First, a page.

From the drive hunts and inhumane captures and slaughters, to apparent neglect towards captured dolphins, the cruelty towards dolphins is limitless in Taiji, Japan. Thankfully, this week additional voices for dolphins came from Japanese activists.
The week began with a very strong storm. Gale force winds and large swells kept the dolphin hunting boats in the harbor for four days in a row. While wild dolphins swam free, the dolphin captured in previous drive hunts endured yet another aspect of suffering.
The swells were strong enough to make their way deep into Moriura bay and the harbor, where many captured dolphins are contained in sea pens. With nowhere to escape, these dolphins were battered by the surge in the water, debris and runoff. We documented captive dolphins at Dolphin Base, a sea pen facility which was in the forefront of the path of the entering swells. The two most exposed sea pens on the far right were in shambles. Two parts of their wooden walkways snapped, and several of the floats came loose, adding even more debris to be tossed around in the already overcrowded captive dolphins’ space.
The day following the storm, we observed a few of the dolphin hunters working with dolphin trainers to retrieve a body from one of the harbor sea pens. At least one dolphin perished from the storm. They hid the process well, with strategic placement and generous use of tarps to cover the body. The dolphin was taken to the “butcher house” building in the harbor to be processed. It is not likely that this dolphin was used for human consumption; to our understanding, only dolphins that are intentionally slaughtered may be used for meat.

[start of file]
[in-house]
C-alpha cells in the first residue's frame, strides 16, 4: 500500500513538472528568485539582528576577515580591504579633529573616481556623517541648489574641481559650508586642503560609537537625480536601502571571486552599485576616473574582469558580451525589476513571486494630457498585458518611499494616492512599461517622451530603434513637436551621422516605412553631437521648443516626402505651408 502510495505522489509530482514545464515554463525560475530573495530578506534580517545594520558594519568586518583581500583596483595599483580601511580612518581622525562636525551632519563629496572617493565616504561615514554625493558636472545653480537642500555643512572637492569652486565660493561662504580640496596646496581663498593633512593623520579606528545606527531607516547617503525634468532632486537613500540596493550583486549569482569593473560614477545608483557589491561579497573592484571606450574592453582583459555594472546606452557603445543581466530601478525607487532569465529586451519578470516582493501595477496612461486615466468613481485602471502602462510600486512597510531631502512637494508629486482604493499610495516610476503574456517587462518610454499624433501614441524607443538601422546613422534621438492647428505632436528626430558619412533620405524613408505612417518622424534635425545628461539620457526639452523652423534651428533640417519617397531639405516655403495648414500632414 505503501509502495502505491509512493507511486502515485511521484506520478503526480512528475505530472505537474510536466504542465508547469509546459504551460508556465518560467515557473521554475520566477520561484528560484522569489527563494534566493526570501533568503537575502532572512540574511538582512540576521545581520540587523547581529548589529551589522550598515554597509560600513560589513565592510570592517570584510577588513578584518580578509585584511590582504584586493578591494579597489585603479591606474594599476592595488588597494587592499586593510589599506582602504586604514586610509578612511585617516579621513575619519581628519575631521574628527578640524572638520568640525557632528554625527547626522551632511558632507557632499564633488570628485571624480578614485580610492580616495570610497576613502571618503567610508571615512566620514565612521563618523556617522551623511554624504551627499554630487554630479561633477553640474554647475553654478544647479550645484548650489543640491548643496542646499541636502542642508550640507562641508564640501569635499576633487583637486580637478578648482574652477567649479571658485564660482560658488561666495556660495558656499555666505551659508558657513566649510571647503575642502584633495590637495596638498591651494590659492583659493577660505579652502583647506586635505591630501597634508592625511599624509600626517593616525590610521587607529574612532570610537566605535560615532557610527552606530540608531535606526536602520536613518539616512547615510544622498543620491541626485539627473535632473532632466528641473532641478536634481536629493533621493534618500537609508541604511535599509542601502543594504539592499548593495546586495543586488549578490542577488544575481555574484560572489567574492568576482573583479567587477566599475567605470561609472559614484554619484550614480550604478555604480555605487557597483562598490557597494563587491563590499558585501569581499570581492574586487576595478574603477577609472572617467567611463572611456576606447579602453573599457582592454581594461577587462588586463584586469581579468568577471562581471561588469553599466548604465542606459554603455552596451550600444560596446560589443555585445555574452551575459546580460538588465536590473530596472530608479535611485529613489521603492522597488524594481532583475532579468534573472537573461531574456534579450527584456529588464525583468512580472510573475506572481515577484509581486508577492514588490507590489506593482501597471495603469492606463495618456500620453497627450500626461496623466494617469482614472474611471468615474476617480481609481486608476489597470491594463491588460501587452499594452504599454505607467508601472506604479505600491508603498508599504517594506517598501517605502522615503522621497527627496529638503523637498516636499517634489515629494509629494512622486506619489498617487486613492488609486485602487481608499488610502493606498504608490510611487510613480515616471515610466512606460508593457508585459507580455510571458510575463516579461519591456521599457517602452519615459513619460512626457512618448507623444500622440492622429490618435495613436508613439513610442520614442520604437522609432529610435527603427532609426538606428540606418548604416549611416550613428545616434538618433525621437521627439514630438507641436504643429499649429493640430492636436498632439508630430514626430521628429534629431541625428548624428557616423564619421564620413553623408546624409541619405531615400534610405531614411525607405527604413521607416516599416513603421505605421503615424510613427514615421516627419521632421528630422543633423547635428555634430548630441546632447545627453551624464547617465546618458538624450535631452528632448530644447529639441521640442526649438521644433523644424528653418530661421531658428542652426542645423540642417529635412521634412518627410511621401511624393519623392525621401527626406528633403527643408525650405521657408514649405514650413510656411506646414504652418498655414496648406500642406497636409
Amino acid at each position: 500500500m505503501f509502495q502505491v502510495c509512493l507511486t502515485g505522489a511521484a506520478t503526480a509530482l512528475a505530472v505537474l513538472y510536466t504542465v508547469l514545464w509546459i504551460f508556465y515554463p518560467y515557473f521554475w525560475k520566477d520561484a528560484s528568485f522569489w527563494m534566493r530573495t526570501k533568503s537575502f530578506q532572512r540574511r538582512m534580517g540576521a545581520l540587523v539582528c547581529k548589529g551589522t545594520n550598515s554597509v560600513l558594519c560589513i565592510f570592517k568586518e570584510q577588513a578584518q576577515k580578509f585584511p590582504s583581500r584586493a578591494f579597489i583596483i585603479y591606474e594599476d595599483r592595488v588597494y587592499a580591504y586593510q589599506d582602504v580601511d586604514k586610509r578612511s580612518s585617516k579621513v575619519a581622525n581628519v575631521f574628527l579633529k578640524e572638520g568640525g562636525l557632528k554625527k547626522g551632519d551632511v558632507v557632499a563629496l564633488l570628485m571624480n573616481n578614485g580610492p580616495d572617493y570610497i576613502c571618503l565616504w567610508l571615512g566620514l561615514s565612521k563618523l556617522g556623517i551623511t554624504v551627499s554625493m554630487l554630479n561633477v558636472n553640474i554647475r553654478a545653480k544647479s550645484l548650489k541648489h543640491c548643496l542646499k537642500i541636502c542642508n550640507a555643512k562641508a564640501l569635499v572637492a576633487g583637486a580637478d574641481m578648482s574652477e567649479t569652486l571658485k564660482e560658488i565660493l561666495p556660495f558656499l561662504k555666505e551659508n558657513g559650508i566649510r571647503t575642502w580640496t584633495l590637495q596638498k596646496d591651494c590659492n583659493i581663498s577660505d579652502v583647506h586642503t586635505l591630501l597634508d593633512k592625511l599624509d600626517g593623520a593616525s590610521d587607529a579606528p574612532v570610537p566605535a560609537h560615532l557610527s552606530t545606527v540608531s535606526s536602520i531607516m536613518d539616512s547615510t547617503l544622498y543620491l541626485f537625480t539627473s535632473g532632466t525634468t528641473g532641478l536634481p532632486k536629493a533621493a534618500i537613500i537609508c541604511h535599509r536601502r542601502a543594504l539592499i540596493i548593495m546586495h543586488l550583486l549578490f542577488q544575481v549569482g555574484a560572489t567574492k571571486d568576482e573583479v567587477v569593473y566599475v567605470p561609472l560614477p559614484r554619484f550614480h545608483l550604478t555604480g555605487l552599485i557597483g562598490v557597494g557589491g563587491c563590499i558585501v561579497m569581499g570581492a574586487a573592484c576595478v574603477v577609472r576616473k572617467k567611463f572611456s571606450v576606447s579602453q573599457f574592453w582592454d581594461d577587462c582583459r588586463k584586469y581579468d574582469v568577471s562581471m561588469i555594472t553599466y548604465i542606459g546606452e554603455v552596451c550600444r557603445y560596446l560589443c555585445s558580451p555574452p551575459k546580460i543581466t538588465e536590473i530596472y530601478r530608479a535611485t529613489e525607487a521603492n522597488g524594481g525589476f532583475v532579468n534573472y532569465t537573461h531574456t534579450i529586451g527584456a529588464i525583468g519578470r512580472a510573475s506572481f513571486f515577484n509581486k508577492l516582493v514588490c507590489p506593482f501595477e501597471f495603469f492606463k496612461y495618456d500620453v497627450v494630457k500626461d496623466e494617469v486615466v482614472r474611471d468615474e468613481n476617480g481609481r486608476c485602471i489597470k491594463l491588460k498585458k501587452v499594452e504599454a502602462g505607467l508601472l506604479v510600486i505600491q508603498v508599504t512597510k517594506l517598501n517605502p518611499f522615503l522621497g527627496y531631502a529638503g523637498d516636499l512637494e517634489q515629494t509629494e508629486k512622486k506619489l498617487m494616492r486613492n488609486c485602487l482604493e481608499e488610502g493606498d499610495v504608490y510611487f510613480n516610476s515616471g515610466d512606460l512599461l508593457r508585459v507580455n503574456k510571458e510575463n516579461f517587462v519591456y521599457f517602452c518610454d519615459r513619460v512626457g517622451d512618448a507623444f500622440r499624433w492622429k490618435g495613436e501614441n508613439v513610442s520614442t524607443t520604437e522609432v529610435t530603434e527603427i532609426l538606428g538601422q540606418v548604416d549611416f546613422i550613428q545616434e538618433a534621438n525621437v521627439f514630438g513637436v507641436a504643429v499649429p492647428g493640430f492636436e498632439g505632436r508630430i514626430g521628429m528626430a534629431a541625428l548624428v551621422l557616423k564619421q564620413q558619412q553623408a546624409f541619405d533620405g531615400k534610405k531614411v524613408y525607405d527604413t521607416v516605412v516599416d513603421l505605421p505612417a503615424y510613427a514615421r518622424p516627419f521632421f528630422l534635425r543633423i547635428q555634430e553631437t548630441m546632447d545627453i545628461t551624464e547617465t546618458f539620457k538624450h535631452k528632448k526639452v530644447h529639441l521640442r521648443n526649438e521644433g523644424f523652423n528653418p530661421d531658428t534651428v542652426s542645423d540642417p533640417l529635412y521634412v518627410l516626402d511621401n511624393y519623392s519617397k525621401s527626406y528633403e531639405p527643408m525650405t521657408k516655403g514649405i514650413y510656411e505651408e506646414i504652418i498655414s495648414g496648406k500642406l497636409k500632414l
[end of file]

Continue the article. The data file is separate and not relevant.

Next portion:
After the storm and residual swells passed, the hunters departed to search for dolphins on the morning of January 30. They moved around erratically shortly after leaving the harbor. Once they reached the horizon, they located a pod of dolphins and began driving them towards shore. The process was long and painstaking. As the pod dove down for several minutes at a time, the hunters would lose sight of them. As they surfaced again at a distance, they would go back and chase after them. This cycle lasted for several hours, up until they nearly reached the harbor mouth. After an additional 30 minutes or so of battling near shore, the hunters gave up and the dolphins were able to escape. An extremely close call, and an amazing victory for the pod!
On January 31, luck was not on the dolphins’ side – at least, not for Risso’s dolphins. After leaving the harbor, the hunters quickly found two groups of dolphins not very far out. They created two separate drive formations and began pushing the dolphins towards the Cove. The first group was a small group of Risso’s dolphins. The second group appeared to be a fairly large pod. The hunters struggled to bring in the second group, and ultimately lost these dolphins seemingly due to a large ship that crossed in front of their path.